Intelligence: August 1, 2005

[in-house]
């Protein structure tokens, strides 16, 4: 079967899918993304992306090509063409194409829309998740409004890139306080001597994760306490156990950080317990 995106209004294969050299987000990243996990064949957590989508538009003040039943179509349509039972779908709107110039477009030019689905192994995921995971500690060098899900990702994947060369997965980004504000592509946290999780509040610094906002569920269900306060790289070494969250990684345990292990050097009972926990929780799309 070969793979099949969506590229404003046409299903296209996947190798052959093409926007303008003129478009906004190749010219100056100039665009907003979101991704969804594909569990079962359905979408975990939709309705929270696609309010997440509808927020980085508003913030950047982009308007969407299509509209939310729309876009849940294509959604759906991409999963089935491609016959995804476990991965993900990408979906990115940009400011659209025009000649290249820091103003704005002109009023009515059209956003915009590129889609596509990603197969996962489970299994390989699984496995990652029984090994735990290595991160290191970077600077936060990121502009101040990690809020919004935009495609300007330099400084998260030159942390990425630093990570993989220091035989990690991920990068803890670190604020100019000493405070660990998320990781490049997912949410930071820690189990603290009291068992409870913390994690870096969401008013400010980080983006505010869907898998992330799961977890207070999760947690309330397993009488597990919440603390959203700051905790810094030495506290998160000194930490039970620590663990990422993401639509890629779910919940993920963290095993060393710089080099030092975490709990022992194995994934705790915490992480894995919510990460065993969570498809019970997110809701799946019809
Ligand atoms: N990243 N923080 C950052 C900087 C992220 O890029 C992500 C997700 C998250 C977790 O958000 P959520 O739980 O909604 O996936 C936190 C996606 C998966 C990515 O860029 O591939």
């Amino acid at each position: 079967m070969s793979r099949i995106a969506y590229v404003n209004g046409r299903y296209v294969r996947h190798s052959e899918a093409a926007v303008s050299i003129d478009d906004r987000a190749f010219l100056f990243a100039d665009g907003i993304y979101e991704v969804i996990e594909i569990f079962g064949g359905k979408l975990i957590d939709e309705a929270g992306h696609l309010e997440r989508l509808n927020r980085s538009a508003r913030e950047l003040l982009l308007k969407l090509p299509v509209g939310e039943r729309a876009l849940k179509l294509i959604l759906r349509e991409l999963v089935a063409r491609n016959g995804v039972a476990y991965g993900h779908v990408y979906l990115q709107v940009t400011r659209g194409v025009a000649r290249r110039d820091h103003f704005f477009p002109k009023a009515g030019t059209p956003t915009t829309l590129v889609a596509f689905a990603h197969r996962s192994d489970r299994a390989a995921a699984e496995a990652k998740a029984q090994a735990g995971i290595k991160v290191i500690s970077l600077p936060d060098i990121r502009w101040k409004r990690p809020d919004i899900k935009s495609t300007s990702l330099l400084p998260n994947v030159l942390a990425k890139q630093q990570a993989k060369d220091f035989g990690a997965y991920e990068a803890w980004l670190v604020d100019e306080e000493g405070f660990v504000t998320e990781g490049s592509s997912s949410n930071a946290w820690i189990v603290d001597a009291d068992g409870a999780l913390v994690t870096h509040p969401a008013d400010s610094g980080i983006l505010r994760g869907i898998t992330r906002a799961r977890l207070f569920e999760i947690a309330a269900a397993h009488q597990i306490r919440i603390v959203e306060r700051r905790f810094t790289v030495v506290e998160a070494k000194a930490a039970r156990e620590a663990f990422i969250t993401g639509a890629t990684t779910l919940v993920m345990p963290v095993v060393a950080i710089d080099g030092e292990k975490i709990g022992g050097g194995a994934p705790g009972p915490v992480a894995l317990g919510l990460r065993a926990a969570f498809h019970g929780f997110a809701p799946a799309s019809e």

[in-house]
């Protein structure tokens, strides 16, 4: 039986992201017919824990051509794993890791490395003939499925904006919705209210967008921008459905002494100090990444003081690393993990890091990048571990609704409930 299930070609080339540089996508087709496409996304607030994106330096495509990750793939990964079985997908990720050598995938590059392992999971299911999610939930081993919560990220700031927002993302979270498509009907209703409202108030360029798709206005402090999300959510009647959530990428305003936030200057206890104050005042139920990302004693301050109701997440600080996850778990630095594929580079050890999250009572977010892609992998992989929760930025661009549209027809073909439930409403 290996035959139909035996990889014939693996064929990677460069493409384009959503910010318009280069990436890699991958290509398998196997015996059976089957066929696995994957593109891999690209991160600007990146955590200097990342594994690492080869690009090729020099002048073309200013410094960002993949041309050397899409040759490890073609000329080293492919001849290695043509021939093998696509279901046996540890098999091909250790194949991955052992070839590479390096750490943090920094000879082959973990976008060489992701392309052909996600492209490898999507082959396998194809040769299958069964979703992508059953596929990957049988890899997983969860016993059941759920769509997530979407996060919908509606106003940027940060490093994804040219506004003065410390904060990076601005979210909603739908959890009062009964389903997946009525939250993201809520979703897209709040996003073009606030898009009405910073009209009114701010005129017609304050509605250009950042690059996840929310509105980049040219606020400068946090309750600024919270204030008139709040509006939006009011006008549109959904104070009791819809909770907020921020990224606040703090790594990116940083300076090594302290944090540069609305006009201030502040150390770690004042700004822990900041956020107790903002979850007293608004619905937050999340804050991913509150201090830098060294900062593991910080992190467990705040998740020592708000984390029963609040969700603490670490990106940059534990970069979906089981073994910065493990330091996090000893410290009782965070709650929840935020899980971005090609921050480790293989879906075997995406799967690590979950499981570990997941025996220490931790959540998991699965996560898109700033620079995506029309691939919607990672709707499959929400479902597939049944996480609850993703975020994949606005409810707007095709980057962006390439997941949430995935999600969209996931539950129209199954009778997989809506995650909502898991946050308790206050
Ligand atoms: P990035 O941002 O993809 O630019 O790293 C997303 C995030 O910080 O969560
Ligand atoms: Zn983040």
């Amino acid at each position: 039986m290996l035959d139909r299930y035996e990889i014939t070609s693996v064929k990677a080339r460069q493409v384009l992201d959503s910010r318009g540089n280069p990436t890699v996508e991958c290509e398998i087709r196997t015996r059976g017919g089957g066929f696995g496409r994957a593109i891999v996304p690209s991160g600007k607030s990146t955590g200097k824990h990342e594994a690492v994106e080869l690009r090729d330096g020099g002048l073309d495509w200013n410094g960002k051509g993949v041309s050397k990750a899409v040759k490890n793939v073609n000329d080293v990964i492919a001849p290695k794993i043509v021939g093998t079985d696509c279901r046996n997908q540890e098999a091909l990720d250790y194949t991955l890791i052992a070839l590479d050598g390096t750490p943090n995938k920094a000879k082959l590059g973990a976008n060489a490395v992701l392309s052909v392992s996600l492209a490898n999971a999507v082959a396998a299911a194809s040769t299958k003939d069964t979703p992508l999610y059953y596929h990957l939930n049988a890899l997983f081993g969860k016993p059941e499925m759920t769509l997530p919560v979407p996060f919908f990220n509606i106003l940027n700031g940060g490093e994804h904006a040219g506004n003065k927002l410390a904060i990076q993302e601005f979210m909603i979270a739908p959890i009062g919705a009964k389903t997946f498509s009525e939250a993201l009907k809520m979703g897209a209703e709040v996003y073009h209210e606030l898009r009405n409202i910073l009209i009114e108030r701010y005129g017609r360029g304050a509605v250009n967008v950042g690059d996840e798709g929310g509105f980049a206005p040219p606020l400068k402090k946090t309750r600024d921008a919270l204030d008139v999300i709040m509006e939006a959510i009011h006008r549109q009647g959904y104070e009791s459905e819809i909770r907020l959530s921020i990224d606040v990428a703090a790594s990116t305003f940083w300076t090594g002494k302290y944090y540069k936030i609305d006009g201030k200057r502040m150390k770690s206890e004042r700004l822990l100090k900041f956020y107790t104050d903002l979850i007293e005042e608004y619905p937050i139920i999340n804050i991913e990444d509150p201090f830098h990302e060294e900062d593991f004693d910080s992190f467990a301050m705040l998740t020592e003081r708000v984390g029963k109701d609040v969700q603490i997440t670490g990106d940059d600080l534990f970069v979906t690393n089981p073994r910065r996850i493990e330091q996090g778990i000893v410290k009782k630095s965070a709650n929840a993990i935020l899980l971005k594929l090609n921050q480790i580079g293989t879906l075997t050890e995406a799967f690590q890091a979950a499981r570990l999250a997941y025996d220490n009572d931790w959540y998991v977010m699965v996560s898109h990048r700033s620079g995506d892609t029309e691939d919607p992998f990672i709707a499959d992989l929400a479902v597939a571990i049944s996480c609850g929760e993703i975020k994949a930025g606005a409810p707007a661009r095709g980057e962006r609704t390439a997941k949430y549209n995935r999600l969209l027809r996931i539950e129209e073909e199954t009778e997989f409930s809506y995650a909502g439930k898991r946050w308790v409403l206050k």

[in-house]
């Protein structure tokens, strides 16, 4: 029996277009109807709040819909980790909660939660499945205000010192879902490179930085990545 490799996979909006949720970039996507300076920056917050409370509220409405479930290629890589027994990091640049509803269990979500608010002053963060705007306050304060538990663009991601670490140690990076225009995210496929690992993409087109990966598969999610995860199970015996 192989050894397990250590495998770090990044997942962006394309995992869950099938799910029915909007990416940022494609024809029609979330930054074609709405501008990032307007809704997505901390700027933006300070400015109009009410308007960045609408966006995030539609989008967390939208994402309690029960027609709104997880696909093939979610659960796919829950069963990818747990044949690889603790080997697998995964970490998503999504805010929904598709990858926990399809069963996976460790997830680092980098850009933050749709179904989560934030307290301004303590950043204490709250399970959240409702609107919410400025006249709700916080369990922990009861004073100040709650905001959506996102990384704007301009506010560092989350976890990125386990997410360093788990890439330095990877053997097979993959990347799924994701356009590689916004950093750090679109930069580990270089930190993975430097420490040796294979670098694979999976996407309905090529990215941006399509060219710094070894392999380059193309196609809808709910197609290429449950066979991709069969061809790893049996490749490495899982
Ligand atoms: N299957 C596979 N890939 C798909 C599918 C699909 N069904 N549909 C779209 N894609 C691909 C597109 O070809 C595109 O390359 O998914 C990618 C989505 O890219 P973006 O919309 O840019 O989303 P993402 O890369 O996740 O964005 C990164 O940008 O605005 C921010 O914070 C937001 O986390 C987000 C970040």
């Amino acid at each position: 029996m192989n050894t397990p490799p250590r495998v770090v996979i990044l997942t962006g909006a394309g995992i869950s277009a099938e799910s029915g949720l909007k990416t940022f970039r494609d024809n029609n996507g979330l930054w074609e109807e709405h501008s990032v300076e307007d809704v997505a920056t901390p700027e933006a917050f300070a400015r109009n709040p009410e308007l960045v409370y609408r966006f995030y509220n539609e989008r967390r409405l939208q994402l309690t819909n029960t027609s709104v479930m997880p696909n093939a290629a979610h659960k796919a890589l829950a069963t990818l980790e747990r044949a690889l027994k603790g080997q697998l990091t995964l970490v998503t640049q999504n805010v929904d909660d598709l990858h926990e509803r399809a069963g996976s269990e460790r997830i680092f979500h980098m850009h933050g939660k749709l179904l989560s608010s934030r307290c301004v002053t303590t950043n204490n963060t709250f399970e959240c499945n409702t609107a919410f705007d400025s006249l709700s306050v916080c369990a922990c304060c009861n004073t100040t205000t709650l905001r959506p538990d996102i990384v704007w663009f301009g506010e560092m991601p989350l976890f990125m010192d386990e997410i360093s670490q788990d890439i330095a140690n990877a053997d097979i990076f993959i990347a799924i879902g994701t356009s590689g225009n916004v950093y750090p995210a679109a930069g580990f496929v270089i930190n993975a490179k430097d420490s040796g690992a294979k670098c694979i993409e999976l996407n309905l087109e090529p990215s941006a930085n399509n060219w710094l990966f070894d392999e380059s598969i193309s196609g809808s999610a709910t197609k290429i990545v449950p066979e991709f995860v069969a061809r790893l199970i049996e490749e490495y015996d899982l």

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The U.S. Air Force is having some problems with its intelligence efforts. First, there are the lingering problems of  shifting from a Cold War, to a war on terror,  mentality. The air force intel communitys influence is also being undermined by the glass ceiling over its intel colonels. No one will say, officially, why fewer intel officers are being promoted, but is seems to have a lot to do with the perceived decline in the need for the rather large Cold War era air force intel establishment. Back then, there was much need for careful analysis of the Soviet Union, to identify and find critical targets. But now the need is for the ability to find time critical targets. During the Cold War there was a need for massive capability to generate orthorectified, precise coordinates for thousands of targets. Today, smart bomb technologies  like DPSS and DAMASK, make getting the weapon on target cheaply a very easy thing to do. But now the need if for an air force intelligence capability for finding the  targets in the first place. In the Department of Defense, there is agreement that the war on terror has produced new challenges for the intel community. The war on terror makes intelligence collection and exploitation more important than ever. But the Air Force is losing its intelligence expertise. A record number of talented, career intelligence colonels (23), are retiring this year. The main reason appears to be the glass ceiling they face in trying to make general. While the U.S. Air Force's career intelligence officers have good promotion opportunities up to full colonel, that stops when it comes to getting promoted to general rank. In the last five years, the Air Force has selected only one career intelligence officer for promotion to brigadier general. Following the retirements of two generals with intelligence backgrounds earlier this year, and another planned on November 1st, only three of the Air Force's 274 or so general officers will have come up through the ranks doing intelligence work. When the Cold War ended, there were 14 intelligence generals. In contrast, there are now four air force generals with a personnel background, and five with a finance background.

 


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